Belarus seems finally to be getting its privatisation programme going, and it is not shy about who will be buying up the bulk of its state-run industries - Russia.
"We are opening the economy for real, and facilitate access for our Customs Union partners," Prime Minister Mikhail Myasnikovich said in an interview with the Russia Today satellite TV channel. "Our Russian partners will always be our first option."
Russia has long had its eye on some of the state firms that dominate Belarus' economy - selling off a host of state-owned companies was a condition that Moscow forced Minsk to accept in return for the $3bn Eurasec bailout loan - but some Russian companies are so far playing hard-to-get.
According to Prime news agency, Myasnikovich said Belarus is negotiating selling stakes in Grodnoazot to Sibur and Rosneft, in Naftan to Lukoil, in Beltransgaz to Gazprom, and in Mozyr NPZ oil refinery to Rosneft, and in MAZ and in Integral to Rostekhnologii. He complained, however, that Lukoil is dragging its feet over Naftan, while Rosneft denies any talks are going on. "Take the chemical complex - Lukoil has been considering Polimir, which is part of a complex with Naftan, for two years, and we would like to hear a yes or a no," Myasnikovich said in the Russia Today interview, warning: "We have alternative proposals."
That is a familiar refrain from Belarus, but there rarely seems anything to back it up.
Experts say Russian majors appear unexcited about Belarus' petrochemical sector. "The [Russian] interest in oil-processing assets in Belarus is not an active process and highly depends on the market situation," Oleg Andreyev, chief M&A specialist with Alfa Bank in Belarus, told Prime .
"On Grodno Azot, Russian Sibur and Rosneft responded in the negative, and I suppose the key factors here are the price of raw stuff and value of the asset," Andreyev said, adding that Lukoil's acquisition of Naftan was discussed in 2007 and 2009, but nothing came of it.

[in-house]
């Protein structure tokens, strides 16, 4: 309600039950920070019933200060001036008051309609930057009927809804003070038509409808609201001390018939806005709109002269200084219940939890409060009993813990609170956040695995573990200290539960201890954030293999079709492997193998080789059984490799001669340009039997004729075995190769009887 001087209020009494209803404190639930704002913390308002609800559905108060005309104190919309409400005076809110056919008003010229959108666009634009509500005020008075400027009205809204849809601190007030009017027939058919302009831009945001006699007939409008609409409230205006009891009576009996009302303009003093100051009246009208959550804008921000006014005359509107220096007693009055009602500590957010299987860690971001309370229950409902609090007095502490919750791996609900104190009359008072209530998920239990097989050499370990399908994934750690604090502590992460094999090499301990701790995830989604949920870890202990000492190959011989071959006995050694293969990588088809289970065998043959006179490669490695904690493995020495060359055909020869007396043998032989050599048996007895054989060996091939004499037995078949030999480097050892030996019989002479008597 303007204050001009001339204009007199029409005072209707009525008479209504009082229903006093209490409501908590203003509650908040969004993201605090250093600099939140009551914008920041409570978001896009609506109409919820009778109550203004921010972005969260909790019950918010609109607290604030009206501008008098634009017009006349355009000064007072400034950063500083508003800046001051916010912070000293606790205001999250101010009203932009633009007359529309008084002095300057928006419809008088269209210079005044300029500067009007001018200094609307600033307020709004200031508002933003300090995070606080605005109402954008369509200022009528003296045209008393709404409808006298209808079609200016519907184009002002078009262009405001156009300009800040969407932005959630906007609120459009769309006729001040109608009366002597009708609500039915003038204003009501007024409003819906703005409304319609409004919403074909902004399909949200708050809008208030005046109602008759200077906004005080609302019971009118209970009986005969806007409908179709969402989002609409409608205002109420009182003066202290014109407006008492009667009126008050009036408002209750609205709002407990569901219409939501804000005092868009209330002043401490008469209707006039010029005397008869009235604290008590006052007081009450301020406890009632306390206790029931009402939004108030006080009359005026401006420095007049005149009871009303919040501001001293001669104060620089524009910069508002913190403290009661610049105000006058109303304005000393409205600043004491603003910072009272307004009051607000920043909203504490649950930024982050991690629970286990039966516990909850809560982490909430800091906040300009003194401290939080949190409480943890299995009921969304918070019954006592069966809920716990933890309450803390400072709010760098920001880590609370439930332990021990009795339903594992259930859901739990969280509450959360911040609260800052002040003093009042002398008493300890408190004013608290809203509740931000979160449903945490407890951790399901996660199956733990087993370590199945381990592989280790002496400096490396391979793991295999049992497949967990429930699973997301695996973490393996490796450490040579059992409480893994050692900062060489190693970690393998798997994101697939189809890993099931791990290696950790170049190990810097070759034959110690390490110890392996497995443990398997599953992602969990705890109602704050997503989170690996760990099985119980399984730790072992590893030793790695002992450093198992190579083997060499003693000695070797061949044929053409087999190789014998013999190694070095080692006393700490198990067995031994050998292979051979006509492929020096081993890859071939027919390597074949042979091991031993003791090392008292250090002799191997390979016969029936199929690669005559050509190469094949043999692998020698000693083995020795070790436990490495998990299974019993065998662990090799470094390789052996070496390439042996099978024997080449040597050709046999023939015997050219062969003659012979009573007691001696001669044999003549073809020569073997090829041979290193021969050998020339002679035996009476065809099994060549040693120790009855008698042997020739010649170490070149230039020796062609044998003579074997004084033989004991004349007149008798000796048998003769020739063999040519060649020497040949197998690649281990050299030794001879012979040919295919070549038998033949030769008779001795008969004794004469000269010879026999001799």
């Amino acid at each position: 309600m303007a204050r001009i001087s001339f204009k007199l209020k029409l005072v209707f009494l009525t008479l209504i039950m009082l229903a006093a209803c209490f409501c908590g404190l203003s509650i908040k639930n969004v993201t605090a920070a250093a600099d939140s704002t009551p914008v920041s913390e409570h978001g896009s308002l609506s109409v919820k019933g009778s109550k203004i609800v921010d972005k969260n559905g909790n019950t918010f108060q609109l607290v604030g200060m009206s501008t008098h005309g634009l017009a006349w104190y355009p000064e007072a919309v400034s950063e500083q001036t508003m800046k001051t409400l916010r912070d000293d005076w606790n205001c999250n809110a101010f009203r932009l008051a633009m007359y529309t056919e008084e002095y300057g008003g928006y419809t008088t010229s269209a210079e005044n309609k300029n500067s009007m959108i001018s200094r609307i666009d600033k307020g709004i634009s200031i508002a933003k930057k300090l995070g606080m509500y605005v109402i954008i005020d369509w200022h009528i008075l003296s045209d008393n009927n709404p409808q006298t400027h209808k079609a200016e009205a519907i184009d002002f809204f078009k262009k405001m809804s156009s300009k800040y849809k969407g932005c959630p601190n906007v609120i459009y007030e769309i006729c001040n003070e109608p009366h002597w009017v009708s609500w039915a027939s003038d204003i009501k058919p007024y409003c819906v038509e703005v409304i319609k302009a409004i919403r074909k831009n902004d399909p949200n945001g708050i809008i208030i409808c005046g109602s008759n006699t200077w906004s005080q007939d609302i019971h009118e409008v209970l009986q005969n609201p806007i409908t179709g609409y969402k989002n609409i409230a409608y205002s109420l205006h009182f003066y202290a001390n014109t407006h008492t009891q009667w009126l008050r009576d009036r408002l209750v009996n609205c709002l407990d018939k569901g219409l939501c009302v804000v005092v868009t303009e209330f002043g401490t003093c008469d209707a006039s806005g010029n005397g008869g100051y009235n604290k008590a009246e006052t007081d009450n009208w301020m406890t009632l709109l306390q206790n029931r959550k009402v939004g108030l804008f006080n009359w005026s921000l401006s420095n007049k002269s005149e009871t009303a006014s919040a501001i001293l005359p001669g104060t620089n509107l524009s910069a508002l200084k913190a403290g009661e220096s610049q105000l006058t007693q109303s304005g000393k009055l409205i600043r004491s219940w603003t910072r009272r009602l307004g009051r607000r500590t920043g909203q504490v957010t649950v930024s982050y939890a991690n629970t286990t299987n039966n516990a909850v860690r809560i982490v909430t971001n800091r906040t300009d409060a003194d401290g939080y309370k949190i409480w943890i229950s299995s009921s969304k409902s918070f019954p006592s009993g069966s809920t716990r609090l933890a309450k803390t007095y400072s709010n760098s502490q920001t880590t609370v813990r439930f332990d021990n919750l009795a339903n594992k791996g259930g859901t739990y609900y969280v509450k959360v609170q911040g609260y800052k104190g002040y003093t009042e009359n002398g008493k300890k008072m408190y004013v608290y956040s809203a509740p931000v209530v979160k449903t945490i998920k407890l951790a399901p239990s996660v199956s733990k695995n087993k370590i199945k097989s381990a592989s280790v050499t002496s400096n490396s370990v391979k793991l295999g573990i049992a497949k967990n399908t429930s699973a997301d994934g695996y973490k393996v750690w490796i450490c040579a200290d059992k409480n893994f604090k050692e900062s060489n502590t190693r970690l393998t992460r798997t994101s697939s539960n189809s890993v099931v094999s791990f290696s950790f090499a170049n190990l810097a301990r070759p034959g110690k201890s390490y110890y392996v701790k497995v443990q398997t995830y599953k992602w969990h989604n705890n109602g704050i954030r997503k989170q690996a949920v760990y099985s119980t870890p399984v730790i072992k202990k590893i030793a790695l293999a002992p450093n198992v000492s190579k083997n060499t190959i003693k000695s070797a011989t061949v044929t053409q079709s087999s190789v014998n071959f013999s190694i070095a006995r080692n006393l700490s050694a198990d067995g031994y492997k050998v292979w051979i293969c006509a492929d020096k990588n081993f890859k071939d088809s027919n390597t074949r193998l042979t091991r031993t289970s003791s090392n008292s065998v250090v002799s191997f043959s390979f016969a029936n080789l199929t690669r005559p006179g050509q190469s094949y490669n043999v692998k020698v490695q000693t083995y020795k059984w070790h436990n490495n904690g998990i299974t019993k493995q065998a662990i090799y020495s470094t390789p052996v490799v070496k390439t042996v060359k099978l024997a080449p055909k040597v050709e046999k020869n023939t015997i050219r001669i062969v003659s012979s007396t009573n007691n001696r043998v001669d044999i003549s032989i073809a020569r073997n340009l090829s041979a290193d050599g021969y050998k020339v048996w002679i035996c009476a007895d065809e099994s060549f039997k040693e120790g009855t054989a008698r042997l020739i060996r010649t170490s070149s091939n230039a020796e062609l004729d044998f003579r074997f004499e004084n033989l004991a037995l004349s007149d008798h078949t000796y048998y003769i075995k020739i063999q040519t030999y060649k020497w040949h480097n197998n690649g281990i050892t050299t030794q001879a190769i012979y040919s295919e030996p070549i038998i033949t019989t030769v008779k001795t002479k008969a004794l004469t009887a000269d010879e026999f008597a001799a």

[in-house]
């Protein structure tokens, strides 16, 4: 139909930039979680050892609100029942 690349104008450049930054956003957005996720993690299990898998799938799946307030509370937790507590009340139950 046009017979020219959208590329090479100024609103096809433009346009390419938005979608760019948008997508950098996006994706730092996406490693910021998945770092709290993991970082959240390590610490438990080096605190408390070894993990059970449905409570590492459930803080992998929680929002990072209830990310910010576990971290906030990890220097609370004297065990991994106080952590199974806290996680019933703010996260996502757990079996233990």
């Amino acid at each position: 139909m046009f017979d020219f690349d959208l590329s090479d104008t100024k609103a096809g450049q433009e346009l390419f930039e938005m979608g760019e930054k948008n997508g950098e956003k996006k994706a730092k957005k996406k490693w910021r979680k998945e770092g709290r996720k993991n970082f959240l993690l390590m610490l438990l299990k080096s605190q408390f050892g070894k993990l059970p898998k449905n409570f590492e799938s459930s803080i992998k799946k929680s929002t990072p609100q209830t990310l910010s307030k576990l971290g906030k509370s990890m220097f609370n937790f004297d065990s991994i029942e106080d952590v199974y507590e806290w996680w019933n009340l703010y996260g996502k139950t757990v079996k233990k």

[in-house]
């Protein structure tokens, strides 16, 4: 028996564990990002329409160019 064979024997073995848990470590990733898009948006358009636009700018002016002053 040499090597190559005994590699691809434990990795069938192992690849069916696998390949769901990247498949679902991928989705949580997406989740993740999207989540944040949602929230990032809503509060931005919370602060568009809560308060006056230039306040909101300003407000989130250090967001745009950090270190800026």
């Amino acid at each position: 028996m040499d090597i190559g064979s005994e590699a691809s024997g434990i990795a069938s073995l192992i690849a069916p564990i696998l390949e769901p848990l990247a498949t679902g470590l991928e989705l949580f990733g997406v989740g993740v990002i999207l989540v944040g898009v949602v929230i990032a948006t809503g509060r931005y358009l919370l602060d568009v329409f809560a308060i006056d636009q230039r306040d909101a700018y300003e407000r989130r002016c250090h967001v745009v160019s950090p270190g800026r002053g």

Another much-discussed Russian acquisition - fertilizer producer Belaruskali - has apparently stalled too.
Uralkali has not sent its proposals about its role in the privatisation of Belaruskali, Myasnikovich said on Russia Today: "I don't know, maybe they don't want it."
Meanwhile, the director of the national energy security fund of Russia, Konstantin Simonov, says the acquisition of Mozyr NPZ by Rosneft was not reasonable under the circumstances - Gazpromneft and TNK-BP already hold stakes in the Belarus-based refinery. However, Simonov said at least one purchase would go ahead, with Gazprom likely to acquire the remaining 50% stake in pipeline monopoly Beltransgaz.
Still, Russia is determined the privatisations will go ahead.
Belarus only received the first $800m trance of the Eurasec loan in June, but Russia is already warning of the consequences if its smaller neighbour doesn't live up to its side of the bargain.
Russian Finance Minister Alexei Kudrin said the terms may be revised if the Belarusian government doesn't take serious steps to address its economic crisis. He reiterated that privatisation could provide additional resources for the economy. "If the government is not ready to use this reserve, I believe credit support to be less justified," Kudrin is quoted as saying by Prime . "Belarus should be assisted only after it starts acting."
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